→ A.V. Club, Sean O’Neal: The Internet finally reaches its apex as man marrying My Little Pony character writes angry email to erotic pony artist

Enforcing social conformity though outright mockery is kinda a time honored tradition on the internet but I definitely agree that in many cases it’s not really intended to engage the target constructively in an attempt to help them but rather ostracize them to the point where they remove themselves from the community. Of course for some targets any attention even negative attention just feeds their narcissism so they just escalate and make the environment even more toxic.

→ Metafilter, vuron: My Little Pony Wife

So, the ‘future’ – as we have previously imagined it – does not exist as a ‘thing’ but can be a ‘tool’ for dealing with the unknown. In other words a ‘flying car’ is not a product with a sell-by date, but a conversation that we need to hold – and continue to need to have – about our transport systems. In other words, it is entirely appropriate that we may not yet have flying cars or ray guns because we’ve had conversations about transport and how to deal with emerging technologies for over a century, which have contributed to their considered evolution.

→, Rachel Armstrong: Where did the future go?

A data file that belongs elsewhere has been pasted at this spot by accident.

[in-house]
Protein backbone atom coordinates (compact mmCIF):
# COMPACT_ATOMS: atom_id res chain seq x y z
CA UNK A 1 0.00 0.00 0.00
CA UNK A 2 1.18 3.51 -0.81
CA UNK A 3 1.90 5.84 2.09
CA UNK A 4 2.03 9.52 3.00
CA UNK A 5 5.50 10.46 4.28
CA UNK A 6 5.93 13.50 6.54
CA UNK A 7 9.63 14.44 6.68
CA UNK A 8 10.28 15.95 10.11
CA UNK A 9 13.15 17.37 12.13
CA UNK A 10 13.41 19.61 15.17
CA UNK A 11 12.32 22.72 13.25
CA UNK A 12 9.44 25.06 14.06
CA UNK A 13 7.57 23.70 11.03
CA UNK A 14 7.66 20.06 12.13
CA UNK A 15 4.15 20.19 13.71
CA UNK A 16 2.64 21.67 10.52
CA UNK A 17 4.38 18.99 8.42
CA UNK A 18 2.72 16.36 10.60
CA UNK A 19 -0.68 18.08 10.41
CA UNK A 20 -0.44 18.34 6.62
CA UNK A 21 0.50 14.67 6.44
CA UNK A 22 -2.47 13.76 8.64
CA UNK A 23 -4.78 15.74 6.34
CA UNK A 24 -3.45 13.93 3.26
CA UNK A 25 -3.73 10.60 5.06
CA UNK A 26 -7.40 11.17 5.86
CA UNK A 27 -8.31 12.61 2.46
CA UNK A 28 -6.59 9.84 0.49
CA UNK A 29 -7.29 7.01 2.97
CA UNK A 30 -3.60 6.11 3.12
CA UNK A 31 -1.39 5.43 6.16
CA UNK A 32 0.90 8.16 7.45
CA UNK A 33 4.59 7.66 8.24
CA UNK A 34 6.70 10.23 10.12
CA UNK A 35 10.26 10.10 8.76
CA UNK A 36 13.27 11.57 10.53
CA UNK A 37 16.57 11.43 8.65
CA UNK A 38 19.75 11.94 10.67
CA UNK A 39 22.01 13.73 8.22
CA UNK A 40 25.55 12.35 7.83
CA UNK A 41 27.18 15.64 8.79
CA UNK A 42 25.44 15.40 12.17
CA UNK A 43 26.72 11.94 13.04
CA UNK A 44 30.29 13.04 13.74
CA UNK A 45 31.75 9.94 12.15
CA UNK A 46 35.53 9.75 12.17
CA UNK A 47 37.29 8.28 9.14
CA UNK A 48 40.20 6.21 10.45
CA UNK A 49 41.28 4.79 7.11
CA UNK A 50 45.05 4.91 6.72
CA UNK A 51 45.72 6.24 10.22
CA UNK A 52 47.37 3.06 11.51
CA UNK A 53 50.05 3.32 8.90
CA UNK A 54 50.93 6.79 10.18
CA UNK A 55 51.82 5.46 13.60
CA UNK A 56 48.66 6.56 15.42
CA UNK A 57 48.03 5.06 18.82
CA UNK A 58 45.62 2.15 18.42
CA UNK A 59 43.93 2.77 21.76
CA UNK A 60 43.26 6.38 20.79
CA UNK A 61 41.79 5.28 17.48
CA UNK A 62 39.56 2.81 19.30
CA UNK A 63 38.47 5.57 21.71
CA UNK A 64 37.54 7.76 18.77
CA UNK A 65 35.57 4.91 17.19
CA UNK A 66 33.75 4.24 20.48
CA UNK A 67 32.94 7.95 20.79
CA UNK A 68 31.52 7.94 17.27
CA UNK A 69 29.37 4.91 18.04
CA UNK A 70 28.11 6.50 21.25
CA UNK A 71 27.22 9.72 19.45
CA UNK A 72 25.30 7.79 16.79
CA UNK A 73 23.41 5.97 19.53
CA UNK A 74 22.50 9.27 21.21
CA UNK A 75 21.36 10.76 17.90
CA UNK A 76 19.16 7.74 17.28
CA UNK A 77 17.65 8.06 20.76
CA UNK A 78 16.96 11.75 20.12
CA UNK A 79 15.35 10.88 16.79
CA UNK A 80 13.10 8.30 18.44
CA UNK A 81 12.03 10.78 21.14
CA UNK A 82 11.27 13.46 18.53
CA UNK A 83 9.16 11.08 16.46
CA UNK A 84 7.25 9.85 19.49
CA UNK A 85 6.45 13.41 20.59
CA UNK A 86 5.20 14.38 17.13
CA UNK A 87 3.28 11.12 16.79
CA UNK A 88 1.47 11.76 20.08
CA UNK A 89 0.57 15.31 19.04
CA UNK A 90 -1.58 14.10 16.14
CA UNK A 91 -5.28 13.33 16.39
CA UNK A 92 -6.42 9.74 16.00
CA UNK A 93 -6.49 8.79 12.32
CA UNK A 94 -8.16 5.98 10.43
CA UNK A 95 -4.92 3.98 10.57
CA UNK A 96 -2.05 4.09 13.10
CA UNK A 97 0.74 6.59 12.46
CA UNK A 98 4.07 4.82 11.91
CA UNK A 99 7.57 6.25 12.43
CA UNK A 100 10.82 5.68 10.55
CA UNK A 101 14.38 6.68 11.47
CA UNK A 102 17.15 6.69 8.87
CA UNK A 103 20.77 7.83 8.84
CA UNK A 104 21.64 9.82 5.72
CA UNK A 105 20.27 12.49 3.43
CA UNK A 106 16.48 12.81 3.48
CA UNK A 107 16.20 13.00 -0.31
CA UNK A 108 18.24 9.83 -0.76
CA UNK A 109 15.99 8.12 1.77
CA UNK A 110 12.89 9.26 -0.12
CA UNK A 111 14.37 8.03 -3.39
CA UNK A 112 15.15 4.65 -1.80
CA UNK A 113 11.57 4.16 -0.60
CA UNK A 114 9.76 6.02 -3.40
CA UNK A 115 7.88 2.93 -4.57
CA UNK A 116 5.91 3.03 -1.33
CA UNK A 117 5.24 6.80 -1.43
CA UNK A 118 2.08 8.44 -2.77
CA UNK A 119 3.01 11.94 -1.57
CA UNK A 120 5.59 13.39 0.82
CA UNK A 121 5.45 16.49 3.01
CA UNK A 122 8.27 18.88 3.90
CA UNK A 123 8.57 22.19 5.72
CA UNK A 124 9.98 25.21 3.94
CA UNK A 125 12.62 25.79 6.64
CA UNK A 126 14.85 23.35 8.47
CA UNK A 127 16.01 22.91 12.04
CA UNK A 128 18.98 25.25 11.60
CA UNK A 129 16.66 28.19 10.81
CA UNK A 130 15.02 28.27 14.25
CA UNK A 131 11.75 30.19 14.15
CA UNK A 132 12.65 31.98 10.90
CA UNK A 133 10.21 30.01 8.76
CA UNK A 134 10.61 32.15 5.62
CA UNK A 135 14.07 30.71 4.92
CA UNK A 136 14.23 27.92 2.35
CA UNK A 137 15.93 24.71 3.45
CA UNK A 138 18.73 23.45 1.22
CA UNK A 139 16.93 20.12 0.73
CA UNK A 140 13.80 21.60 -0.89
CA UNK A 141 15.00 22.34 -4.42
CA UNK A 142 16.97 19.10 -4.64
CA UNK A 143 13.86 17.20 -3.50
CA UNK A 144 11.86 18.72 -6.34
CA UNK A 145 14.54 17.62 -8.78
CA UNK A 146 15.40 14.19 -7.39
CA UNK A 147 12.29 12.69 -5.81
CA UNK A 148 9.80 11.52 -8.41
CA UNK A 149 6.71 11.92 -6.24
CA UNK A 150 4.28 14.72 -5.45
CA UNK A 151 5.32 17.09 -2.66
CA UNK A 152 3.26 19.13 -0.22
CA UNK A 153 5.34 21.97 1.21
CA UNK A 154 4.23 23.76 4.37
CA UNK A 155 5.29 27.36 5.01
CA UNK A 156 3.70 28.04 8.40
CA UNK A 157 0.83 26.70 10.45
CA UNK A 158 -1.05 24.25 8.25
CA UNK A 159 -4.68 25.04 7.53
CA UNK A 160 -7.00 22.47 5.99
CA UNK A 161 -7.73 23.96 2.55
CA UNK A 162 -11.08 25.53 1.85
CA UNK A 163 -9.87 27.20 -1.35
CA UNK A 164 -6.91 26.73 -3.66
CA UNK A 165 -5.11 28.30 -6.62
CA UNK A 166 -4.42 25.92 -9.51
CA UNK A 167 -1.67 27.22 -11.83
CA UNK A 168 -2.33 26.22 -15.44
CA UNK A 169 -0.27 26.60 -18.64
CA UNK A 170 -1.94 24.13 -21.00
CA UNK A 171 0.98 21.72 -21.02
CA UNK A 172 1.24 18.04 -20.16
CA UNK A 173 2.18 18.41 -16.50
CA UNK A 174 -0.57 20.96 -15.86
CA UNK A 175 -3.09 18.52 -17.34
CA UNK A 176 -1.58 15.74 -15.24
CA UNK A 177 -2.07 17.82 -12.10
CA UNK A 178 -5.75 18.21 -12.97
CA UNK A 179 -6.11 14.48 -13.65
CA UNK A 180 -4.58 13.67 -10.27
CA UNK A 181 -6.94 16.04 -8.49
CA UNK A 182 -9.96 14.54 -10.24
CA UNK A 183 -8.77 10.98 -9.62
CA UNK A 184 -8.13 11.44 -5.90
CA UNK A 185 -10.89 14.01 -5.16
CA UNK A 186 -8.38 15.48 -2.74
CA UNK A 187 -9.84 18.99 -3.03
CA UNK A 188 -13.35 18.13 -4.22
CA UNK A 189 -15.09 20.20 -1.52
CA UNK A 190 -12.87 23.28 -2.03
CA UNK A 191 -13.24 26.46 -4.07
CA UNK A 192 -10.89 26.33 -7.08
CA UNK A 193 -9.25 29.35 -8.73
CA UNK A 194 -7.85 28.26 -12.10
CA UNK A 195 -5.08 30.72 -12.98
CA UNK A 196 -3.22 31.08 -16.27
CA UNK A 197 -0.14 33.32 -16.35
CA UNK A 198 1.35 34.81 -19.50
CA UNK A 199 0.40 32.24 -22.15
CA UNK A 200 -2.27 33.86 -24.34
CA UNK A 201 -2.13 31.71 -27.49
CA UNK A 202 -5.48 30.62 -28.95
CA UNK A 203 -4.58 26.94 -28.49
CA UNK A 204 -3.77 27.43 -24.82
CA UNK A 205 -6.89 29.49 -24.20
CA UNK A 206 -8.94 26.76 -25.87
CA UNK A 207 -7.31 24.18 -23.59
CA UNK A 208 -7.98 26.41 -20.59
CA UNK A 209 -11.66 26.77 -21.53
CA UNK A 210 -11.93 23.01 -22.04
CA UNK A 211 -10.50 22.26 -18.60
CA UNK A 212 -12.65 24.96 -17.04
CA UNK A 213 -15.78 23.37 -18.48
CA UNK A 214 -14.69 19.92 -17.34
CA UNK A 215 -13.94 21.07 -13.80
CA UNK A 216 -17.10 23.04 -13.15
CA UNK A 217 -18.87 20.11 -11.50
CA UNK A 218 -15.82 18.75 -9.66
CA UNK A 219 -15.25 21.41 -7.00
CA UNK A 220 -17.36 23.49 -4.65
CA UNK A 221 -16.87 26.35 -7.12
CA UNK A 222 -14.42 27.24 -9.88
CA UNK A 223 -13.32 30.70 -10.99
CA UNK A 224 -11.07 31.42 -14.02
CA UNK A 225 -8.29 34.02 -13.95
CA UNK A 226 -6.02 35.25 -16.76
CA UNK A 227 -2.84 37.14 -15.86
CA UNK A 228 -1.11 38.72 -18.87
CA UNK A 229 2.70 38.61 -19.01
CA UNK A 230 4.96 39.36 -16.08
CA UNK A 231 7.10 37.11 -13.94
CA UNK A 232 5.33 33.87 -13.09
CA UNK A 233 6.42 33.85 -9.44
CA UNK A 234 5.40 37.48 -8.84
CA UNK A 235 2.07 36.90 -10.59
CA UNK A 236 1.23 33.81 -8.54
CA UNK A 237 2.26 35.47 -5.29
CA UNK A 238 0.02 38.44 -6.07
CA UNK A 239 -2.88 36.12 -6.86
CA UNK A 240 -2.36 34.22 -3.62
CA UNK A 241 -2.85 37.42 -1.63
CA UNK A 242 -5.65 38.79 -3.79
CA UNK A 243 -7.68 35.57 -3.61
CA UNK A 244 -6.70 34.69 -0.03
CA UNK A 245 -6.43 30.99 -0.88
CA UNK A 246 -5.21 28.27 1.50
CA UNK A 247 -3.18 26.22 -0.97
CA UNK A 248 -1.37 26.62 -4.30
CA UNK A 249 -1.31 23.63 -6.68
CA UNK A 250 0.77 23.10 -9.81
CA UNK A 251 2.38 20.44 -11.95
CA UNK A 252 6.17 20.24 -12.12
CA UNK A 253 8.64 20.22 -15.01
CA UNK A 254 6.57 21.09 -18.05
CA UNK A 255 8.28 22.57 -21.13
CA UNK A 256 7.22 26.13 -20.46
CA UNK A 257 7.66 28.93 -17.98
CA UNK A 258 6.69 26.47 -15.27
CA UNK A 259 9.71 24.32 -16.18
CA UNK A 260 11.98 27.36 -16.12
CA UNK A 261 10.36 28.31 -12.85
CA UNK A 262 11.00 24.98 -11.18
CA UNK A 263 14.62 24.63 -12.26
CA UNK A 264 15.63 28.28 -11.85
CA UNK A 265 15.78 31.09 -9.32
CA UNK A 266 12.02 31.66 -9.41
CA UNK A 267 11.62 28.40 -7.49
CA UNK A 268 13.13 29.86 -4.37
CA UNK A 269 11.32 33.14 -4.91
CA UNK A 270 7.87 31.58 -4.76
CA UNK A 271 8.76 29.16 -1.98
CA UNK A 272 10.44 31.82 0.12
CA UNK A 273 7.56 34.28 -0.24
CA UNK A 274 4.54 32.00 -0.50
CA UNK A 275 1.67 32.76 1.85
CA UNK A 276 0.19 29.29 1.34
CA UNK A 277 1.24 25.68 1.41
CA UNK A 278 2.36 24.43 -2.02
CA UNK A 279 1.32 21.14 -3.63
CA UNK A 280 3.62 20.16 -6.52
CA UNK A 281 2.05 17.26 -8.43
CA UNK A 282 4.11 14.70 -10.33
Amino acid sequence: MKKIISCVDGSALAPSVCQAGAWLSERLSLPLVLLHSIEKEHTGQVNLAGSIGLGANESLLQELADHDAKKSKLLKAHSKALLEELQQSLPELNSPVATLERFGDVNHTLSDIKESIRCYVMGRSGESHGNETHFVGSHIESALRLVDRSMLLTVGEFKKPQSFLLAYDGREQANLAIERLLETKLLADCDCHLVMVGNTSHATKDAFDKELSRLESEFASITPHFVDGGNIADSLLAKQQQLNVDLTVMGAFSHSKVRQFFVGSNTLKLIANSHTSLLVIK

On shopping and eating futures

When life gives you lemons, you pump lemonade options and dump them on someone else.

At least that’s my takeaway from some of the “investment tips” I’m reading right now. I’m having a conflicted time reading about personal finances, pension plans, insurance and stock investments: Despite myself it seems like an interesting challenge, sort of like an IRL ARG with clear goals but flexible routes. At the same time I’m reading books like “Collapse — Life at the end of civilisation” by David Jonstad (In Swedish: Kollaps — Livet vid civilisationens slut) and think of buying pasteurised foods and gold instead.

The book does a good job of setting up a comparison between our civilisation and older ones, as well as the (most probable) conditions under which it collapsed. David is certainly not the first one to do this comparison, and there are millenarians and doomsayers in every age, but since he’s not pulling mayan calendars out of his ass but is actually looking at what is upholding our culture (“cheap energy”) and how this is threatened (“peak everything, climate change, political incentive to keep status quo”) it’s a fascinating read. It’s as if it takes some of the arguments from Jared Diamonds “Guns, germs and steel” and speculates where they will lead us.